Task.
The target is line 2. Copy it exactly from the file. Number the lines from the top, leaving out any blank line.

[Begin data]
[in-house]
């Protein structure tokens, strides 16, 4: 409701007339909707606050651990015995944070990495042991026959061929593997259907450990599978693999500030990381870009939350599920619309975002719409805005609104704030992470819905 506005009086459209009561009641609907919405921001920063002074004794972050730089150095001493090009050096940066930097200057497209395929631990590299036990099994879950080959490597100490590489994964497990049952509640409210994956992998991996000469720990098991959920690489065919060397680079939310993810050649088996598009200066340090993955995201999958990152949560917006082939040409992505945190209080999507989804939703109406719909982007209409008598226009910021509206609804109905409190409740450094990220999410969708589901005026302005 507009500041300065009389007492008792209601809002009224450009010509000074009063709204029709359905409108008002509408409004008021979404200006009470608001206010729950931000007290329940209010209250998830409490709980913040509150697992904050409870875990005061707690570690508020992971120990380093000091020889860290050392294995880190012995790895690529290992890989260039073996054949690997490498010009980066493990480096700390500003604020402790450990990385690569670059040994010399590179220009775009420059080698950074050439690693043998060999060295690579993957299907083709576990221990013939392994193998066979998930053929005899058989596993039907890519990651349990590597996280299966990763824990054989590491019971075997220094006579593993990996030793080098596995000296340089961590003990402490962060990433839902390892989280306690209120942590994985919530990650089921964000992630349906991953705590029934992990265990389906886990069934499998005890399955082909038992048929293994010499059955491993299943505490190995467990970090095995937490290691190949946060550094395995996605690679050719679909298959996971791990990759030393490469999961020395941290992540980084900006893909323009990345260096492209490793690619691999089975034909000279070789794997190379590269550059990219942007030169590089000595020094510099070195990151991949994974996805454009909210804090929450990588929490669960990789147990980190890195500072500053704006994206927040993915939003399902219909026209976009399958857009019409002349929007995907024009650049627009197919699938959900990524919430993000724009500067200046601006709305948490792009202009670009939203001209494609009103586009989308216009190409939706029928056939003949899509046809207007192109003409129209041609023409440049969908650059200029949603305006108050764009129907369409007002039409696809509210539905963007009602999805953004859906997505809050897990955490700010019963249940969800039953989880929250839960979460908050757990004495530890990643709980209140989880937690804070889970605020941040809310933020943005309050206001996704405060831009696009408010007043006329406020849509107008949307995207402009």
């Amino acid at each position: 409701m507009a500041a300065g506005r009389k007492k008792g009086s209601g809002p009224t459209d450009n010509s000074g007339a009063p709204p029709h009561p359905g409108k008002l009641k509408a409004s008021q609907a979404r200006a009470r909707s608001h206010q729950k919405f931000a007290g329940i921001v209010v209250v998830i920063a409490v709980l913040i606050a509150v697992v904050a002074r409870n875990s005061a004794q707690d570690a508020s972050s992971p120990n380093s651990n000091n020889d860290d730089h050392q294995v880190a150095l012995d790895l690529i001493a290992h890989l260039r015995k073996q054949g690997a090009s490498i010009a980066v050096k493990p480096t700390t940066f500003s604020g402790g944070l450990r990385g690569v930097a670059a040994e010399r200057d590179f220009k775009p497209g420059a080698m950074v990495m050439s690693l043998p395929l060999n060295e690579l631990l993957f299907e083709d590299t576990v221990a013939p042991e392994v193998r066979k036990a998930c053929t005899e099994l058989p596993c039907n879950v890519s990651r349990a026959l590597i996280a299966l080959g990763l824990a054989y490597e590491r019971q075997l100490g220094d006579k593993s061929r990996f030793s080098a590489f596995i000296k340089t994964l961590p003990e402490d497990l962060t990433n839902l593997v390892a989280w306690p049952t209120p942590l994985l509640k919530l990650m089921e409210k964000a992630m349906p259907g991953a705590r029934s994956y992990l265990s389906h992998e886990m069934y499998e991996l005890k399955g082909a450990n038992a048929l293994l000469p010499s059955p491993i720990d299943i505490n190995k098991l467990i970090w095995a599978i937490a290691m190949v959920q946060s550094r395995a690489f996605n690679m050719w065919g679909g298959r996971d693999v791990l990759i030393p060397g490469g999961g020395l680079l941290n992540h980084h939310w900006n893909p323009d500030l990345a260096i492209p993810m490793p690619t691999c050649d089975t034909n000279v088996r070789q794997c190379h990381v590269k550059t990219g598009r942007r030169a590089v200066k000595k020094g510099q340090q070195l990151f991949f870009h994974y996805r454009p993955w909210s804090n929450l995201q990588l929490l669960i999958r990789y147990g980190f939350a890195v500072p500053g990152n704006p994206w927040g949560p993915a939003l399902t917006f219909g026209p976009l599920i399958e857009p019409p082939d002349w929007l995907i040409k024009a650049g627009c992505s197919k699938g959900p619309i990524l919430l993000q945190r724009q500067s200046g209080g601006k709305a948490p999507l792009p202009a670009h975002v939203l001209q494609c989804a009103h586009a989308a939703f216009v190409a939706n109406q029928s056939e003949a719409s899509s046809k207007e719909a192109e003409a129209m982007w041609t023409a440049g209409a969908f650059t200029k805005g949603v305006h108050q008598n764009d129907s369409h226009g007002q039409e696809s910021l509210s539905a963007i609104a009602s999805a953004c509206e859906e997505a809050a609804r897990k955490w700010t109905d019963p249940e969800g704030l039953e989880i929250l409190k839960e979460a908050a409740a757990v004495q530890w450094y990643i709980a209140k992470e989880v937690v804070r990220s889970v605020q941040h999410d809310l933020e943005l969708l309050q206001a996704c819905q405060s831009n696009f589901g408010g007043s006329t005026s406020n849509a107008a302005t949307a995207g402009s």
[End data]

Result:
């Protein structure tokens, strides 16, 4: 409701007339909707606050651990015995944070990495042991026959061929593997259907450990599978693999500030990381870009939350599920619309975002719409805005609104704030992470819905 506005009086459209009561009641609907919405921001920063002074004794972050730089150095001493090009050096940066930097200057497209395929631990590299036990099994879950080959490597100490590489994964497990049952509640409210994956992998991996000469720990098991959920690489065919060397680079939310993810050649088996598009200066340090993955995201999958990152949560917006082939040409992505945190209080999507989804939703109406719909982007209409008598226009910021509206609804109905409190409740450094990220999410969708589901005026302005 507009500041300065009389007492008792209601809002009224450009010509000074009063709204029709359905409108008002509408409004008021979404200006009470608001206010729950931000007290329940209010209250998830409490709980913040509150697992904050409870875990005061707690570690508020992971120990380093000091020889860290050392294995880190012995790895690529290992890989260039073996054949690997490498010009980066493990480096700390500003604020402790450990990385690569670059040994010399590179220009775009420059080698950074050439690693043998060999060295690579993957299907083709576990221990013939392994193998066979998930053929005899058989596993039907890519990651349990590597996280299966990763824990054989590491019971075997220094006579593993990996030793080098596995000296340089961590003990402490962060990433839902390892989280306690209120942590994985919530990650089921964000992630349906991953705590029934992990265990389906886990069934499998005890399955082909038992048929293994010499059955491993299943505490190995467990970090095995937490290691190949946060550094395995996605690679050719679909298959996971791990990759030393490469999961020395941290992540980084900006893909323009990345260096492209490793690619691999089975034909000279070789794997190379590269550059990219942007030169590089000595020094510099070195990151991949994974996805454009909210804090929450990588929490669960990789147990980190890195500072500053704006994206927040993915939003399902219909026209976009399958857009019409002349929007995907024009650049627009197919699938959900990524919430993000724009500067200046601006709305948490792009202009670009939203001209494609009103586009989308216009190409939706029928056939003949899509046809207007192109003409129209041609023409440049969908650059200029949603305006108050764009129907369409007002039409696809509210539905963007009602999805953004859906997505809050897990955490700010019963249940969800039953989880929250839960979460908050757990004495530890990643709980209140989880937690804070889970605020941040809310933020943005309050206001996704405060831009696009408010007043006329406020849509107008949307995207402009």